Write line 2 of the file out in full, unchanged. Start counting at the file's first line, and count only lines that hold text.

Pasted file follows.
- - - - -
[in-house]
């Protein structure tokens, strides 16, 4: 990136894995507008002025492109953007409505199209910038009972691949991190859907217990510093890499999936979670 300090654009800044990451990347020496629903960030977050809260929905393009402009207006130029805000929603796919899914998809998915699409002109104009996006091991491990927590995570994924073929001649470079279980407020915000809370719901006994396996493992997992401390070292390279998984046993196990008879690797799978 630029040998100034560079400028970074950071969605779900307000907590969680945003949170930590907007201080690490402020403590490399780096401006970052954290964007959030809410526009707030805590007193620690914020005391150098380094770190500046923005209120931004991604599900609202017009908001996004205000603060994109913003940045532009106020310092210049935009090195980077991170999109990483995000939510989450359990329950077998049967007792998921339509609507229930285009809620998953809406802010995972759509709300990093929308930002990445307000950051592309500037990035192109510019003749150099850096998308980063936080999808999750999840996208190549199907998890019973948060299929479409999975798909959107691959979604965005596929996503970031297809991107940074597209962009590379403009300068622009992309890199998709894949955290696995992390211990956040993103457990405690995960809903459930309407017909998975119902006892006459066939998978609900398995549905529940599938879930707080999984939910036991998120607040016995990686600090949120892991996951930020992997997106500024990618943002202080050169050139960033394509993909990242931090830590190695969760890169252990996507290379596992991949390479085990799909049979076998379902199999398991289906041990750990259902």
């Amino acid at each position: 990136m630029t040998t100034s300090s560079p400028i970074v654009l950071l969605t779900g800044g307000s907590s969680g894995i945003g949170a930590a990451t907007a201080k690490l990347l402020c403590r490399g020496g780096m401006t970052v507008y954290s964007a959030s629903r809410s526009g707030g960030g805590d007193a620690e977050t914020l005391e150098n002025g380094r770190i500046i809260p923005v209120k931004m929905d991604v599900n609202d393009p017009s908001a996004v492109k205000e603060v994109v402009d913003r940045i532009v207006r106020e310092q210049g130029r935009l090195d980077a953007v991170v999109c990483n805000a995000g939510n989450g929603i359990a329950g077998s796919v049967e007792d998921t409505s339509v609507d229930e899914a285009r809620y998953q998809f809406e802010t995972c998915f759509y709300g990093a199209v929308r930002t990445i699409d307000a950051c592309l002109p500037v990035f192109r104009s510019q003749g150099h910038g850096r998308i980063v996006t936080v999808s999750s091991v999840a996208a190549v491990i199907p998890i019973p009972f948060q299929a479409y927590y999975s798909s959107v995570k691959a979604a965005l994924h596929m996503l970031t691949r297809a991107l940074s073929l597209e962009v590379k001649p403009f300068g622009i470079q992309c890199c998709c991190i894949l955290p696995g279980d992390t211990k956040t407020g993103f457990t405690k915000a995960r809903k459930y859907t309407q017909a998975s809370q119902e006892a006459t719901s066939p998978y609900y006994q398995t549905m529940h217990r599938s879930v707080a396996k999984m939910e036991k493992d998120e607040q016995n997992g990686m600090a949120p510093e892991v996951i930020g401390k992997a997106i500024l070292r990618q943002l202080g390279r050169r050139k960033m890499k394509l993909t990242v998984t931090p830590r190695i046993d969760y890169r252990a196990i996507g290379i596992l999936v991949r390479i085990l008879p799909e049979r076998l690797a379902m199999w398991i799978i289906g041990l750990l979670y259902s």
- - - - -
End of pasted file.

């Protein structure tokens, strides 16, 4: 990136894995507008002025492109953007409505199209910038009972691949991190859907217990510093890499999936979670 300090654009800044990451990347020496629903960030977050809260929905393009402009207006130029805000929603796919899914998809998915699409002109104009996006091991491990927590995570994924073929001649470079279980407020915000809370719901006994396996493992997992401390070292390279998984046993196990008879690797799978 630029040998100034560079400028970074950071969605779900307000907590969680945003949170930590907007201080690490402020403590490399780096401006970052954290964007959030809410526009707030805590007193620690914020005391150098380094770190500046923005209120931004991604599900609202017009908001996004205000603060994109913003940045532009106020310092210049935009090195980077991170999109990483995000939510989450359990329950077998049967007792998921339509609507229930285009809620998953809406802010995972759509709300990093929308930002990445307000950051592309500037990035192109510019003749150099850096998308980063936080999808999750999840996208190549199907998890019973948060299929479409999975798909959107691959979604965005596929996503970031297809991107940074597209962009590379403009300068622009992309890199998709894949955290696995992390211990956040993103457990405690995960809903459930309407017909998975119902006892006459066939998978609900398995549905529940599938879930707080999984939910036991998120607040016995990686600090949120892991996951930020992997997106500024990618943002202080050169050139960033394509993909990242931090830590190695969760890169252990996507290379596992991949390479085990799909049979076998379902199999398991289906041990750990259902």